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The consent process in radiotherapy

Published online by Cambridge University Press:  01 December 2007

Keisha S. Robinson*
The Parkside Oncology Clinic, London, UK
Correspondence to: Keisha S. Robinson, The Parkside Oncology Clinic, 49 Parkside, Wimbledon, London SW19 5NB, UK. E-mail:


Over the past two decades The Department of Health has made the consent process one of its main focus and has issued numerous guidelines on how the process must be conducted in order to make it valid. This mandate has been in accordance with the new patient-centred health service, which has patient autonomy as its fundamental standard. This paper will critically appraise the consent process in a radiotherapy department against the Department of Health’s recommendations. The ethical and legal principles governing the process will also be discussed using guidance from medical professional bodies and reference to English case law. Additionally, the function of written consent and consent forms will be assessed in order to establish whether implied or oral consent has any role in radiotherapy. The paper found that to a large extent the Department of Health’s recommendations are followed in the radiotherapy department evaluated. One key outcome arising from this paper is that written consent is the most appropriate form of consent in radiotherapy; however the record of consent should not be solely confined to a consent form. Rather it is critical that adequate notes of all areas of the dialogue that took place during the consent process with the patient should be written in the patient’s medical notes.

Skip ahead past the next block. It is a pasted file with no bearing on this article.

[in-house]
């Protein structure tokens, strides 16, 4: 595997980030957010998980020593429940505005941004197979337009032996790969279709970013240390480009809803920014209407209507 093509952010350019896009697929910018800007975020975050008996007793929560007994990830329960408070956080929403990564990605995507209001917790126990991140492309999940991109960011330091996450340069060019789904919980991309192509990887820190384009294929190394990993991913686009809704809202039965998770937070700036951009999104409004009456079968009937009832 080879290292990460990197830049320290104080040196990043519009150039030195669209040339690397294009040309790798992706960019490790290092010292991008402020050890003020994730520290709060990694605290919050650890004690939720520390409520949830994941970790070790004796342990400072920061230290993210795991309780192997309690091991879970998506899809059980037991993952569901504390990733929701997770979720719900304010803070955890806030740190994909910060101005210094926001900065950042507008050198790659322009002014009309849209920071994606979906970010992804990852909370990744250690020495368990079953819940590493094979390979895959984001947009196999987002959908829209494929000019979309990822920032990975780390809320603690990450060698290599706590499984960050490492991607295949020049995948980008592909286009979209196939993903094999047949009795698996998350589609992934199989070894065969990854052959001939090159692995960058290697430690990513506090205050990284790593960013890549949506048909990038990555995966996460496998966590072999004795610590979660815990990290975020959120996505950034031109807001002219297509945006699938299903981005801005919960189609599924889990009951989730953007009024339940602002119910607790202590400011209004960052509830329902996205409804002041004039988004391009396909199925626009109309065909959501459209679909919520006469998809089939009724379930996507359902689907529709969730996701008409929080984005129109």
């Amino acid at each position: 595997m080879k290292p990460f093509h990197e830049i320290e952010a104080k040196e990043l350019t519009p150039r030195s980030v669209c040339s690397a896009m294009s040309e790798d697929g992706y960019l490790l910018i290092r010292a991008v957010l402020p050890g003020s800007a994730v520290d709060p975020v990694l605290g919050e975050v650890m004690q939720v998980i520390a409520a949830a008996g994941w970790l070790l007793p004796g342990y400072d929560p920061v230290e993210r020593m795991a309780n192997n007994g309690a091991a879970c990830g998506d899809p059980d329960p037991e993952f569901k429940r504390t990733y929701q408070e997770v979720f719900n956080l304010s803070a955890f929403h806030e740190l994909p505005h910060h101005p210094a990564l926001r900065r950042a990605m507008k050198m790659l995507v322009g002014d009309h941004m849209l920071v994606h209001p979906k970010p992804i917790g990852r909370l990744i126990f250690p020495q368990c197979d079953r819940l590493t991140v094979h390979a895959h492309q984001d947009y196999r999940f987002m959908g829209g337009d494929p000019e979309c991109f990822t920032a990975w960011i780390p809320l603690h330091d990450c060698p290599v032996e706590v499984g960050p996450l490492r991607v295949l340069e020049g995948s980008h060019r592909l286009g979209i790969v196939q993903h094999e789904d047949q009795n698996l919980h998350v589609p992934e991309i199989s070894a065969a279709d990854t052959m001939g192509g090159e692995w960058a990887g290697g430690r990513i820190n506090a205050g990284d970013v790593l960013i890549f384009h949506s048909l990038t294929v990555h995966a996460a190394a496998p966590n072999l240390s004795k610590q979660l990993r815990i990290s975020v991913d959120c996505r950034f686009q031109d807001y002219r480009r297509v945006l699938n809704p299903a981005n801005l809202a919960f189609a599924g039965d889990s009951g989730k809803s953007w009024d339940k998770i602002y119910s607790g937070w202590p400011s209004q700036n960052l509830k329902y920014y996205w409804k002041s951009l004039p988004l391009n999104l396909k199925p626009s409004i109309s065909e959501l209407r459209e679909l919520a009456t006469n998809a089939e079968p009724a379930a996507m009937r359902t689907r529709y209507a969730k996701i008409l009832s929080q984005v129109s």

Original Article
Copyright © Cambridge University Press 2007

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